Messages were chalked on the sidewalk as well. The chalk was cleaned off the sidewalk between 8 a.m. and 8:40 a.m. Campus Safety was attempting to remove the spray paint from the science building around 9:15 a.m. and again at 1:15 p.m. 

Beth Dylewsk, a sophomore on the swim team, said students have been using humor to cope. Calvin Confessions, an anonymous Instagram account, has been publishing jokes, memes and student reactions since the news broke Monday.

Tsurho and Zoe Schwendemann, who are both missionary kids, are worried about media attention and how it might affect Calvin’s reputation. Schwendemann said she thinks that “with this situation, it’ll be a lot harder to recruit missionary kids.” 

Questions about the next president abound. Tsurho and others wondered if the emphasis on growth, construction, sports and enrollment will be maintained by the new president, while Mauriello and Dylewsk are worried about the new president’s views on human sexuality.

“I’m really nervous because he [Boer] seemed to be actively engaging with the queer community at Calvin and we have no guarantee his replacement will,” Mauriello said. Boer was going to visit Wednesday’s sexuality and gender awareness club (SAGA) meeting, according to Dylewsk, who is involved with the club. 

Many students and faculty members expressed sympathy for the Boer family as well as the person who submitted the report. Smith and Darrel Rohl, professor of history, both told Chimes they appreciated that it seemed the institution took the allegations seriously and moved quickly to address them.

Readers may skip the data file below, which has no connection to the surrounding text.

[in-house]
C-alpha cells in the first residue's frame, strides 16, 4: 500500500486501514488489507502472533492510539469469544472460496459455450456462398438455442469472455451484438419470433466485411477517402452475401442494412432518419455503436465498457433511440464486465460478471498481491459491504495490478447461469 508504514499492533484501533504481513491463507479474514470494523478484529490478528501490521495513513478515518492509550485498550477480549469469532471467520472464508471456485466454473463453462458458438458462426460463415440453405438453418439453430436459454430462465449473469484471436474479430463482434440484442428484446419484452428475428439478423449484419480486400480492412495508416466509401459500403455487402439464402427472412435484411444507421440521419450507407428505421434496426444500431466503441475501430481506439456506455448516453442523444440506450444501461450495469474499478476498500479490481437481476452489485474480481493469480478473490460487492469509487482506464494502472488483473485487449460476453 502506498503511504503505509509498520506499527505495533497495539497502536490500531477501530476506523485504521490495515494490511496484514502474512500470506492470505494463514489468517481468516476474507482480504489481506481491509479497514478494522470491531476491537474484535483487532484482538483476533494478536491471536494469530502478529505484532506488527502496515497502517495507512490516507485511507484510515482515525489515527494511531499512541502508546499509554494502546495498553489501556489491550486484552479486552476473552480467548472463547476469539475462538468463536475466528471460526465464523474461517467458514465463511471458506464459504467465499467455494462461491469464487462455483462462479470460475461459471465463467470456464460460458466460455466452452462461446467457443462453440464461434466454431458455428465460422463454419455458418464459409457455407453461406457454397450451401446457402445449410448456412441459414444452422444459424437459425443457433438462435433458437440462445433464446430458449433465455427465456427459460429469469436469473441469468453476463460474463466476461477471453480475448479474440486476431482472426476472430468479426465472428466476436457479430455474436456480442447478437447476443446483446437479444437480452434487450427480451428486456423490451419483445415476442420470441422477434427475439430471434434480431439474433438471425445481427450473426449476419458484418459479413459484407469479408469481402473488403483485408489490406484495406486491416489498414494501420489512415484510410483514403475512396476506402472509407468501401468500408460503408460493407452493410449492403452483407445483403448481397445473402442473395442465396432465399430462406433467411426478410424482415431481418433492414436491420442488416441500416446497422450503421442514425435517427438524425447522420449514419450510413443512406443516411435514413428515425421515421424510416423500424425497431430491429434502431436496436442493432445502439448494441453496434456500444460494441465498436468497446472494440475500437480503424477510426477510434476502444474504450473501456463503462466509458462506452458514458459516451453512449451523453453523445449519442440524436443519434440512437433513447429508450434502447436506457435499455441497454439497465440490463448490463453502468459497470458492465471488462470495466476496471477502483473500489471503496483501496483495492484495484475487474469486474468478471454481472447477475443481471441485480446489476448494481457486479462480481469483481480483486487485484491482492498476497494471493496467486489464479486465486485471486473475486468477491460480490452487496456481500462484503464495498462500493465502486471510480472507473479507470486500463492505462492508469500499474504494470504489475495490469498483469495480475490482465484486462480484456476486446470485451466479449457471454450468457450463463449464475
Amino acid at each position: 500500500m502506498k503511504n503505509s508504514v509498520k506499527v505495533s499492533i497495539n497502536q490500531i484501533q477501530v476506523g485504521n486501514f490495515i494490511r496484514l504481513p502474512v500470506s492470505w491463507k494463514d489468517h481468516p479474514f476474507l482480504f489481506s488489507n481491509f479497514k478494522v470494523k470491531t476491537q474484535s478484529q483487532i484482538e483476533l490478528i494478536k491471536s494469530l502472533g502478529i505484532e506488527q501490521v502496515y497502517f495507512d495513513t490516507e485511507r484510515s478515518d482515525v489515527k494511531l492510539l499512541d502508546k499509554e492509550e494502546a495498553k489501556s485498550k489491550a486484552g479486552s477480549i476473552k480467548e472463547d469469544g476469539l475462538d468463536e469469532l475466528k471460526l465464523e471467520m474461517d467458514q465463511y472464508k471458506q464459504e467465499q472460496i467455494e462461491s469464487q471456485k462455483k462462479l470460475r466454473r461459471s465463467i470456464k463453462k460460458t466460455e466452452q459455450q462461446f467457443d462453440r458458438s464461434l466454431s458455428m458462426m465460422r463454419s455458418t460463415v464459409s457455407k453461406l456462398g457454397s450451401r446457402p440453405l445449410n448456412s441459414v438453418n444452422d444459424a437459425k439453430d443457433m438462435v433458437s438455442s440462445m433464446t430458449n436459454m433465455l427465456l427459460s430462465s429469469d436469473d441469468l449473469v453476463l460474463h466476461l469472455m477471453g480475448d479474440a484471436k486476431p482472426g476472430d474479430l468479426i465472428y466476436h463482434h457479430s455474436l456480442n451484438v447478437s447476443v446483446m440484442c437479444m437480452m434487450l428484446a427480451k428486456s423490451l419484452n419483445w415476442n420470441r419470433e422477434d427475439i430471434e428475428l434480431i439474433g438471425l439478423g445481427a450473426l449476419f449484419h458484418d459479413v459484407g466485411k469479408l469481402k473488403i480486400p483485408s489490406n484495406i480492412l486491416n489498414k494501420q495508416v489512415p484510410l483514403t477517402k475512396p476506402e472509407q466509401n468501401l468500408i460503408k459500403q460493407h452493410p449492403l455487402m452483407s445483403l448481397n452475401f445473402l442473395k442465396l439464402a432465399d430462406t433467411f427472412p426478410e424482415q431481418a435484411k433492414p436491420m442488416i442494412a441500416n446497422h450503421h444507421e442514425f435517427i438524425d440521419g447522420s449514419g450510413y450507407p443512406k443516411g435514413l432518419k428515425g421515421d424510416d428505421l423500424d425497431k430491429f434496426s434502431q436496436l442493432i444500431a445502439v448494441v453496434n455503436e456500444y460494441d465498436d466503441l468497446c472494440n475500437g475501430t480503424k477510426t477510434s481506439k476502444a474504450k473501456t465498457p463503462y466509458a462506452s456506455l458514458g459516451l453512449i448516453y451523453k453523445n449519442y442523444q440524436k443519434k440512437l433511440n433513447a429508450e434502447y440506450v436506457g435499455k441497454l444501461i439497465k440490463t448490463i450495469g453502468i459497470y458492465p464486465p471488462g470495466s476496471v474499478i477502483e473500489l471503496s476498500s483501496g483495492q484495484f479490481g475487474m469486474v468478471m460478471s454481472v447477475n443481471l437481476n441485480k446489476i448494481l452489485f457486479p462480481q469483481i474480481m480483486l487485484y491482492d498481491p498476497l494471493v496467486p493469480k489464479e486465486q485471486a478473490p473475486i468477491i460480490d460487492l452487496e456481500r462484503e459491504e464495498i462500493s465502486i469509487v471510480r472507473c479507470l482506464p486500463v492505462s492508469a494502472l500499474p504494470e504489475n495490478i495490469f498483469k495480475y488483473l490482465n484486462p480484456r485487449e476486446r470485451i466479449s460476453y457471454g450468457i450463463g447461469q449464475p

Faculty and students received two very similar emails about Boer’s resignation at the same time on Feb. 26, and Calvin published a press release less than an hour later. That is still largely the furthest extent of the information communicated to the Calvin community. 

Several students are looking for more information and clarity in communication, while others appreciated succinctness. Senior writing student Luke Zietse said he would have preferred no information to the information he received because the “vagueness of the email [from the Board of Trustees]” was unhelpful, while junior Levi Huizenga said that the email emphasized the board’s competence. “We should probably trust the board,” Huizenga said.

The university hosted a well-attended closed town hall for faculty and staff on Tuesday afternoon. Campus Pastor Mary Hulst and two board members, along with Interim President Gregory Elzinga and Vice President for Engagement Sarah Visser all spoke.